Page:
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Opinion >  Guest Opinion

Other Voices: Leaving more than 200 Washington State University students without beds is unacceptable

Washington State University will welcome its largest freshman class ever today, but students will be greeted with cramped rooms as the university struggles to meet its freshman live-in requirement.

About 135 freshmen will be placed in three-student rooms, single-student rooms in Orton Hall will be converted to doubles, and at least 15 students will be living with their resident adviser, though that number is likely to increase, Phil Weiler, WSU vice president of marketing and communications, told the Daily News on Tuesday.

Though Weiler said those placed in three-student rooms volunteered to do so and will receive a 25 percent discount, it is difficult enough for many people to tolerate just one other roommate, let alone two. Coordinating time for studying, sleeping and relaxing could become a nightmare, especially if the roommates share few interests and remain complete strangers.

WSU implemented the freshman live-in rule to improve the education, health, safety and well-being of its students, according to housing.wsu.edu. The rule by itself is not an issue; while it can be a financial burden for some, living on campus often eases the transition into adulthood for freshman students, many of whom have never lived away from home before entering college.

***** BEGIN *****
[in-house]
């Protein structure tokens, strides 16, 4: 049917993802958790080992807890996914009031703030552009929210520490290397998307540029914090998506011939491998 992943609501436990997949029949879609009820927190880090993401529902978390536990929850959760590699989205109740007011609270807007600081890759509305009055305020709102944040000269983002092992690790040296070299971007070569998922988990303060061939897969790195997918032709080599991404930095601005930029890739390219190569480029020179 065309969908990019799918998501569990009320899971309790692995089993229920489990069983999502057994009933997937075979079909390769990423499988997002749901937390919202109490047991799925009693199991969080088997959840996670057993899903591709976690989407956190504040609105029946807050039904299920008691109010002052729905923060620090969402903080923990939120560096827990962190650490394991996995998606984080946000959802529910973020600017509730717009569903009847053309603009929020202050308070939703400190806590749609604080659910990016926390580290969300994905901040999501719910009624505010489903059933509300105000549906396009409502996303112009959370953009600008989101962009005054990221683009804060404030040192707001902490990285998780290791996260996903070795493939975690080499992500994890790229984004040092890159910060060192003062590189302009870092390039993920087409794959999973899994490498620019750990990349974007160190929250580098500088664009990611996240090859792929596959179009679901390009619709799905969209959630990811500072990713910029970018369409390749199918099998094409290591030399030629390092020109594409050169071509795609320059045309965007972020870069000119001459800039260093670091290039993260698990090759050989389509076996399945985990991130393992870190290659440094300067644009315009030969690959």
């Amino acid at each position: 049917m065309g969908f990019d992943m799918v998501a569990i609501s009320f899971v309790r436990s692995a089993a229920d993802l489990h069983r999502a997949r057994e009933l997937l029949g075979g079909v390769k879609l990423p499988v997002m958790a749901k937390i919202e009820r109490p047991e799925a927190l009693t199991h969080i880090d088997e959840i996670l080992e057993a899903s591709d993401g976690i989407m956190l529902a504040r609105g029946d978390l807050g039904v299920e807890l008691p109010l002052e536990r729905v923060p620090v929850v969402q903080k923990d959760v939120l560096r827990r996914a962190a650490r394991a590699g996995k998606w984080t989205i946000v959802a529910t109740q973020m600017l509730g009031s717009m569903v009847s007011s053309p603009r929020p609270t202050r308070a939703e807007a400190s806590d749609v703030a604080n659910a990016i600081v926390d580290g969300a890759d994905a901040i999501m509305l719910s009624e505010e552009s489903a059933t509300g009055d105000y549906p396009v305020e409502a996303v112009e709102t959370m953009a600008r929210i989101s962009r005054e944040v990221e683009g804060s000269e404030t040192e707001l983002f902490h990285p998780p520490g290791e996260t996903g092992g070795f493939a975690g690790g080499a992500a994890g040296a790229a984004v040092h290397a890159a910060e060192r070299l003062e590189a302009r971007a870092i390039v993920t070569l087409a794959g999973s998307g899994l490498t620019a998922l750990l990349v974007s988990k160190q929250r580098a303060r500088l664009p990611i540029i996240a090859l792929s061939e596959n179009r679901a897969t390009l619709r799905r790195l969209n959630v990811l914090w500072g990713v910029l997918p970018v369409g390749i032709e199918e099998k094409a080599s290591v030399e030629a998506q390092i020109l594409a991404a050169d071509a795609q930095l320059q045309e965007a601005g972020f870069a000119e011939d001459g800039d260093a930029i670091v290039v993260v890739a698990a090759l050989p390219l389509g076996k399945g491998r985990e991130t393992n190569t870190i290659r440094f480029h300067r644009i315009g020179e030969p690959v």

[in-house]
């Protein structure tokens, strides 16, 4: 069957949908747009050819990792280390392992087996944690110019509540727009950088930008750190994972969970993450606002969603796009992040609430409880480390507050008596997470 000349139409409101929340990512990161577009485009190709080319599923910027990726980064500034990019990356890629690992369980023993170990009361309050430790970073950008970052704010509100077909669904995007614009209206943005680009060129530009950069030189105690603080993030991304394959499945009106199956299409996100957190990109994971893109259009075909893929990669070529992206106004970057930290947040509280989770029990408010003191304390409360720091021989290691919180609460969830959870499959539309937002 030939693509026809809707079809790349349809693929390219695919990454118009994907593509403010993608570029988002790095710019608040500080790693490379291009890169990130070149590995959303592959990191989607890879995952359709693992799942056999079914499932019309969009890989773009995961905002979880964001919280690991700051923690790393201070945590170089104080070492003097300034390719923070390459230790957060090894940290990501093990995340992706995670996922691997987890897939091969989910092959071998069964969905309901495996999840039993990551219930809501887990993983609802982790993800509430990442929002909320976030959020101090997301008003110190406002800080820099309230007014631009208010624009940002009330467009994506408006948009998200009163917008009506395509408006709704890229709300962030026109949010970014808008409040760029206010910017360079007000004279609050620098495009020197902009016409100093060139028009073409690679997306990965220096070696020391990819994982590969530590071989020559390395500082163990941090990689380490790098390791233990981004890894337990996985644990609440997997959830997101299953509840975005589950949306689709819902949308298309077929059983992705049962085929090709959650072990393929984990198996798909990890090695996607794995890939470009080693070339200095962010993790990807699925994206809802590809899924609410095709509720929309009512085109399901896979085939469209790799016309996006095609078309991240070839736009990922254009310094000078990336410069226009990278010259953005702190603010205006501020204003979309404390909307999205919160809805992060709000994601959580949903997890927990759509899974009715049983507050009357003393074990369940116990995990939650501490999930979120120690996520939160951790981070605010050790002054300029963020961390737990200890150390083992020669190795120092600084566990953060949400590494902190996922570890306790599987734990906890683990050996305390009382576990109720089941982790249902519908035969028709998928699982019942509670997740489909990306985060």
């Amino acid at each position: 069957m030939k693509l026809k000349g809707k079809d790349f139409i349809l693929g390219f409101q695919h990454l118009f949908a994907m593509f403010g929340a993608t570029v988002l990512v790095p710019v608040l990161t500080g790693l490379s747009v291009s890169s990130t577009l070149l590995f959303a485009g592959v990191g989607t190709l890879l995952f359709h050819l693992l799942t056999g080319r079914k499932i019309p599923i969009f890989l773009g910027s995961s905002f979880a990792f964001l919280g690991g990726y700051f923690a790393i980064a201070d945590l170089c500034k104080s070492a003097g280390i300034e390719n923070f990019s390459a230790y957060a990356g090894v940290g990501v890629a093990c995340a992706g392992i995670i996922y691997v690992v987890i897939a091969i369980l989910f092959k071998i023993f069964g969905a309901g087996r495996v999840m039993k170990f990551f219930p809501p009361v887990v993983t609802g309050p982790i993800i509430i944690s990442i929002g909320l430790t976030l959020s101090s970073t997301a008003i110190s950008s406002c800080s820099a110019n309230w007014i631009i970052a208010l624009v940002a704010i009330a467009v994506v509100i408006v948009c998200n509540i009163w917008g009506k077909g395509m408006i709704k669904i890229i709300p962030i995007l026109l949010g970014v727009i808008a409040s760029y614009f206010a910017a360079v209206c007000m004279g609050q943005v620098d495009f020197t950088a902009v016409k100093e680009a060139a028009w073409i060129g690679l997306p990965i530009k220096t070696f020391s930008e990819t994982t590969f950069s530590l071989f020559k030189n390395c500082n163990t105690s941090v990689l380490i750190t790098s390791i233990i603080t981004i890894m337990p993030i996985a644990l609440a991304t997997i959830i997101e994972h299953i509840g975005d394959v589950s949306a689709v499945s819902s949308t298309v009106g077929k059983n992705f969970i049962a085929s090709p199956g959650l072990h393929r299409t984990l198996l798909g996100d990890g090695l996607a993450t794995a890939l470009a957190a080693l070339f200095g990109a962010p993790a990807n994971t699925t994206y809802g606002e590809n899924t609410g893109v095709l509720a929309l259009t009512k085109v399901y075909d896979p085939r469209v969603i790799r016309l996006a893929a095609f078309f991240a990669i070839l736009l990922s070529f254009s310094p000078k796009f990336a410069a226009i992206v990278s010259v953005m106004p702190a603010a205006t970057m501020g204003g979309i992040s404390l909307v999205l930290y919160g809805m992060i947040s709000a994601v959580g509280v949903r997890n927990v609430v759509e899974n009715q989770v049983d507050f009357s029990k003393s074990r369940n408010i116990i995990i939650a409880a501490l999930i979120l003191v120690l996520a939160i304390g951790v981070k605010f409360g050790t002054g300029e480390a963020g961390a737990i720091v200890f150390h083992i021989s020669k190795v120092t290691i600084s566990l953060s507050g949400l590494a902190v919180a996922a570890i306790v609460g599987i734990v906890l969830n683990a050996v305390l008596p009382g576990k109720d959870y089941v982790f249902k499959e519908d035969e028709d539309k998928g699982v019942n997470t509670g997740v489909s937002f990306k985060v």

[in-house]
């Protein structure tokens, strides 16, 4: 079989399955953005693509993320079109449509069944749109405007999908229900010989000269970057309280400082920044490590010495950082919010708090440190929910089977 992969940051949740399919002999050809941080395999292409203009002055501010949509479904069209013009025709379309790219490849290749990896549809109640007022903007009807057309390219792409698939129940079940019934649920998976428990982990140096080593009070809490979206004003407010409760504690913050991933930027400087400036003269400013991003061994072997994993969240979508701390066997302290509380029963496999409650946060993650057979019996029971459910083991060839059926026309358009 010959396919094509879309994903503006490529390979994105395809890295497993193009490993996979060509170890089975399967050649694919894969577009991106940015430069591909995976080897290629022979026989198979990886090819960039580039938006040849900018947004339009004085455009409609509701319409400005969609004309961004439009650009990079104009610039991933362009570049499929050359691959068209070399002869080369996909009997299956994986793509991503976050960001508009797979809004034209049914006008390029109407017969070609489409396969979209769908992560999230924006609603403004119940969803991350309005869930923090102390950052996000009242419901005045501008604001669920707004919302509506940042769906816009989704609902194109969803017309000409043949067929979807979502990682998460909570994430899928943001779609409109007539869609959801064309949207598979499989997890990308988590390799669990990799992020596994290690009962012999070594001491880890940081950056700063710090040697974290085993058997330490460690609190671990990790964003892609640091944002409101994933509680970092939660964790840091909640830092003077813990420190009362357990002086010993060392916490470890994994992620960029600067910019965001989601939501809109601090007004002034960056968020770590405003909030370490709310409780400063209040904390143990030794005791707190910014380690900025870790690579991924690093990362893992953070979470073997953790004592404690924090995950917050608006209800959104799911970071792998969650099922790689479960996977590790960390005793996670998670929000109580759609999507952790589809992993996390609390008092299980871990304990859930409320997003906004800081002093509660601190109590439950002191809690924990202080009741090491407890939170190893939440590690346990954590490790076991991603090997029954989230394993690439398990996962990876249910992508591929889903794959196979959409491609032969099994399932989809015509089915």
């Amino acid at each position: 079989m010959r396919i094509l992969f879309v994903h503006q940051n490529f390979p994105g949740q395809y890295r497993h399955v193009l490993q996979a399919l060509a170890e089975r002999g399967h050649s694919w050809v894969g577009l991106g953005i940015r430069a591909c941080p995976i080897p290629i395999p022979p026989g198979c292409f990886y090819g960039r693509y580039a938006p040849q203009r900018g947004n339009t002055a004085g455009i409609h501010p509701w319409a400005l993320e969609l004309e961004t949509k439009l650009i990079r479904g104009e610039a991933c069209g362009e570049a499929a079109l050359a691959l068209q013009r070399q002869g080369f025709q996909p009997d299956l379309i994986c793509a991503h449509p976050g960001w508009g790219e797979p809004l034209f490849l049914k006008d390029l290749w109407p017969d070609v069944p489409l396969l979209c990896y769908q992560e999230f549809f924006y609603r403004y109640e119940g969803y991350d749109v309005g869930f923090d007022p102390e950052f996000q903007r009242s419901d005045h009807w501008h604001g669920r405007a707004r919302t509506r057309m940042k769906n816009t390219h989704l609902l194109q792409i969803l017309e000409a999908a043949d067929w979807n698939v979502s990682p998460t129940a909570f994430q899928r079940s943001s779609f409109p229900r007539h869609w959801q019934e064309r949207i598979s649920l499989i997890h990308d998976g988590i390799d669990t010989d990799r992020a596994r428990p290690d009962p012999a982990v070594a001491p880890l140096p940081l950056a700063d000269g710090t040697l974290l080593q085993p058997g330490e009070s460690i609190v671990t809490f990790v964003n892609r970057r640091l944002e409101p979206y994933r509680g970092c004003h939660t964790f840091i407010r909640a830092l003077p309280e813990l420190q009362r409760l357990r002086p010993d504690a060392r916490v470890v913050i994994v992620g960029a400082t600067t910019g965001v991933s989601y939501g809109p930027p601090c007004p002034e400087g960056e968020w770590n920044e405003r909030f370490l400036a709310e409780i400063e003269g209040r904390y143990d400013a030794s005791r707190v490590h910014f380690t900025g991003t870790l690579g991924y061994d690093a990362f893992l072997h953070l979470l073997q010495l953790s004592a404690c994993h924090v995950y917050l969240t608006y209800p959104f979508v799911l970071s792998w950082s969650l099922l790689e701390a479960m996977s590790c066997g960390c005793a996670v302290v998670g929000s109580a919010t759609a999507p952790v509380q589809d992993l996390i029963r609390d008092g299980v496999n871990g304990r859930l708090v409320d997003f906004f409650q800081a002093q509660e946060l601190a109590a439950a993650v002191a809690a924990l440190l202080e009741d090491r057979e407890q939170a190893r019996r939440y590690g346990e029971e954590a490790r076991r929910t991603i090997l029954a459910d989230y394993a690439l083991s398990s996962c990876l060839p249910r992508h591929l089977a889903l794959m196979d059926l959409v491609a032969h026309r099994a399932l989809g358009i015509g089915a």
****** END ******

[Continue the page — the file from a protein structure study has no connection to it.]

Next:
However, if the university wants its students to reap the benefits from living on campus, it has to make sure it can appropriately accommodate all the students mandated to live there. Just because a room can fit extra bodies in it doesn’t mean those students are going to be comfortable and able to perform at their best during arguably one of the most stressful times of their young lives.

To further complicate matters, as of Aug. 7, Weiler said there were 237 sophomores, juniors and seniors on the waitlist for university housing that will likely have to seek housing elsewhere. The university plans to inform these students of their eligibility next week.

As most rental agencies in Pullman strive to have leases signed by the end of April, these students will face an uphill battle to find a place to stay.

WSU’s freshman classes have only grown in the last four years, and we find it inexcusable the university was so unprepared to house them and the other undergraduates who prefer to live on campus.

We can only hope WSU can start looking at students as people instead of numbers.


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